class="post-template-default single single-post postid-418558 single-format-standard custom-background group-blog header-image full-width singular wpb-js-composer js-comp-ver-6.2.0 vc_responsive"

Check out this rare celestial event using UNK telescopes

Check out this rare celestial event using UNK telescopes
This composite image shows Mercury passing between the sun and Earth in May 2016. The celestial event, which happens about 13 times each century, will occur again Nov. 11. (Photo courtesy of NASA's Goddard Space Flight Center/SDO/Genna Duberstein)

KEARNEY – This celestial event is far rarer than a solar eclipse.

On Nov. 11, Mercury will pass directly between the sun and Earth, and the phenomenon can be witnessed right here in Kearney.

“During a planetary transit, a planet crosses over our field of view of the sun,” said Joel Berrier, an assistant professor in the University of Nebraska at Kearney’s Department of Physics. “This event is similar to an eclipse, but since only a small portion of the sun is obscured, it is not as easily noticed or observed without specialized safety equipment.”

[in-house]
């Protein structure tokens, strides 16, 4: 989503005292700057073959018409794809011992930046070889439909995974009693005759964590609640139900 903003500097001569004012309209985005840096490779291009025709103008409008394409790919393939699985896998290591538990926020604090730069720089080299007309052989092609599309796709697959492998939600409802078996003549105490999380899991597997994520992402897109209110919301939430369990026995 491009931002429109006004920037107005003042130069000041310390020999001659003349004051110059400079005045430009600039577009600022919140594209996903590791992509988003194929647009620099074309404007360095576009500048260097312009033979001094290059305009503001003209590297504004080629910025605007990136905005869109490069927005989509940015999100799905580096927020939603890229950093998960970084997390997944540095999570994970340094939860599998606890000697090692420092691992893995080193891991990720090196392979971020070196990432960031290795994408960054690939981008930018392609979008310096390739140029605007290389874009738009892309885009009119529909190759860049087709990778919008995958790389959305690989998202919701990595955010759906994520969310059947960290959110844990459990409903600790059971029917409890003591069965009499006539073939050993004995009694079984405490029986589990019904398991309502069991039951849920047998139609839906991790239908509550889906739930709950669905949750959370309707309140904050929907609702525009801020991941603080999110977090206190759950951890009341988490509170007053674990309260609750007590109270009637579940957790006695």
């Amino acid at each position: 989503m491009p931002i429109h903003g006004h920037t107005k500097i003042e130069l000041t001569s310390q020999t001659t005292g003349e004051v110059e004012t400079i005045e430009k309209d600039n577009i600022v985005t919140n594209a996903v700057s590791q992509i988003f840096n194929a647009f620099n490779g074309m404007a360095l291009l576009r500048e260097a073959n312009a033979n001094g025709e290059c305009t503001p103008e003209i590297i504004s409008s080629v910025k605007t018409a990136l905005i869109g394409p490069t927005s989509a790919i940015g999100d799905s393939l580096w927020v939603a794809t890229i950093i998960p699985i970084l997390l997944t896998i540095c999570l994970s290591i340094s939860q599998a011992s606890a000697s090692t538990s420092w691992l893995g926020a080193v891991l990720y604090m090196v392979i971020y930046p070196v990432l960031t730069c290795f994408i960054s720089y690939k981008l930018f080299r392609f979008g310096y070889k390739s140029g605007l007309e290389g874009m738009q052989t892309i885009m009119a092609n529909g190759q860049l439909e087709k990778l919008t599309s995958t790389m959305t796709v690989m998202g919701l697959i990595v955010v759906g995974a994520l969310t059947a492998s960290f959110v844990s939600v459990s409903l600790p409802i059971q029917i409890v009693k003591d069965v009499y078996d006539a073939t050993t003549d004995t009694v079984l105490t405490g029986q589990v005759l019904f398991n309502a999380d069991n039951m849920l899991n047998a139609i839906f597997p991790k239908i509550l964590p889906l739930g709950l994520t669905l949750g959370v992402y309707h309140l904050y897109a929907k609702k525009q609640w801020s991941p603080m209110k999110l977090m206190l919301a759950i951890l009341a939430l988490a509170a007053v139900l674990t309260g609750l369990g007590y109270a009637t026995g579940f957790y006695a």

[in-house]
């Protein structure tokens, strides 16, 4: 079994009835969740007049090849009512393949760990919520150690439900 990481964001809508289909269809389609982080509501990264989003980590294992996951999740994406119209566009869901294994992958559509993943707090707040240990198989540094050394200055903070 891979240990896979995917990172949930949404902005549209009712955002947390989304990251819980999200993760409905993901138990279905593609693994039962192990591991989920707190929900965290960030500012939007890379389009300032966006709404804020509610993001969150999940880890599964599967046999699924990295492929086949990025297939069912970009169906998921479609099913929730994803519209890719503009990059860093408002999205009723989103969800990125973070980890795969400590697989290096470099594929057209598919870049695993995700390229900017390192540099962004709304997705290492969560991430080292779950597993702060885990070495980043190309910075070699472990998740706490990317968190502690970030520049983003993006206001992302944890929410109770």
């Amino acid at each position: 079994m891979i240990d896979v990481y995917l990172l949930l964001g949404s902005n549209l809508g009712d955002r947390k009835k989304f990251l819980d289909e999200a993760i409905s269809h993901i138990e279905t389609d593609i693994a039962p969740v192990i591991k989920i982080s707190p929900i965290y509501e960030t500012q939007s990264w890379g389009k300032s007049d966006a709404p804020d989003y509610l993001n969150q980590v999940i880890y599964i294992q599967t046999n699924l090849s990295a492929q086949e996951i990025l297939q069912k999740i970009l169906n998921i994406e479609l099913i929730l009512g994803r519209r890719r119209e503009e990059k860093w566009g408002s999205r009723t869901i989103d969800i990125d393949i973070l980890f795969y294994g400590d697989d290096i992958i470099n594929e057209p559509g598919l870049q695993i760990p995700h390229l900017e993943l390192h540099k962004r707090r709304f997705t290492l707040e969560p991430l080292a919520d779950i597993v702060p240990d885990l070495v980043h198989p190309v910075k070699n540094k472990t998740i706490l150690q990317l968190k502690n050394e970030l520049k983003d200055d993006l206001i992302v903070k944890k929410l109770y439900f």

Appearing as a small, black dot, Mercury will move across the sun’s face from 6:35 a.m. to 12:04 p.m. local time. The transit will be visible shortly after the sun rises at 7:18 a.m.

Weather permitting, UNK’s departments of physics and astronomy will have solar-observing telescopes available for anyone interested in viewing this event. The telescopes will be set up on the north side of Bruner Hall on the UNK campus.

From Earth, only transits of the inner planets Mercury and Venus are possible.

On average, there are 13 transits of Mercury each century, according to NASA. If you miss this transit, the next one happens in November 2032, but that event won’t be visible in the United States. The next transit visible from the U.S. will occur in May 2049.

© 2020 Nebraska Rural Radio Association. All rights reserved. Republishing, rebroadcasting, rewriting, redistributing prohibited. Copyright Information